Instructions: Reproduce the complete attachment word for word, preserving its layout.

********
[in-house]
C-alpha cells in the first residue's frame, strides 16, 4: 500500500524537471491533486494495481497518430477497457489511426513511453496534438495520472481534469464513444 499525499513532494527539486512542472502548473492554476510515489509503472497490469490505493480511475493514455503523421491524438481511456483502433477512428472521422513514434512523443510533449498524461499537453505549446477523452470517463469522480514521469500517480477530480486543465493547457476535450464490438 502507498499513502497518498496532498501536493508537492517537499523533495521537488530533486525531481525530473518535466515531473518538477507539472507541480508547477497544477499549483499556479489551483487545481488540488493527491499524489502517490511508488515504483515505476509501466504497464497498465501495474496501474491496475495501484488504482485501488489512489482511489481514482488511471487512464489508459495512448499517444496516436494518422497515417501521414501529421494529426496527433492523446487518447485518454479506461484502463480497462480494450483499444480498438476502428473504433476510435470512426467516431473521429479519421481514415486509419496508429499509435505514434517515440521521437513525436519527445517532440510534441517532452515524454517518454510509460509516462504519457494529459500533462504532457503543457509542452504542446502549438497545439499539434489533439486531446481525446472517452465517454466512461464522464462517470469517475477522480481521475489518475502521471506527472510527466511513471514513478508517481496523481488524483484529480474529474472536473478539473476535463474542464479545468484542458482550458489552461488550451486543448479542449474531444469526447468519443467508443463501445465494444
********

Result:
[in-house]
C-alpha cells in the first residue's frame, strides 16, 4: 500500500524537471491533486494495481497518430477497457489511426513511453496534438495520472481534469464513444 499525499513532494527539486512542472502548473492554476510515489509503472497490469490505493480511475493514455503523421491524438481511456483502433477512428472521422513514434512523443510533449498524461499537453505549446477523452470517463469522480514521469500517480477530480486543465493547457476535450464490438 502507498499513502497518498496532498501536493508537492517537499523533495521537488530533486525531481525530473518535466515531473518538477507539472507541480508547477497544477499549483499556479489551483487545481488540488493527491499524489502517490511508488515504483515505476509501466504497464497498465501495474496501474491496475495501484488504482485501488489512489482511489481514482488511471487512464489508459495512448499517444496516436494518422497515417501521414501529421494529426496527433492523446487518447485518454479506461484502463480497462480494450483499444480498438476502428473504433476510435470512426467516431473521429479519421481514415486509419496508429499509435505514434517515440521521437513525436519527445517532440510534441517532452515524454517518454510509460509516462504519457494529459500533462504532457503543457509542452504542446502549438497545439499539434489533439486531446481525446472517452465517454466512461464522464462517470469517475477522480481521475489518475502521471506527472510527466511513471514513478508517481496523481488524483484529480474529474472536473478539473476535463474542464479545468484542458482550458489552461488550451486543448479542449474531444469526447468519443467508443463501445465494444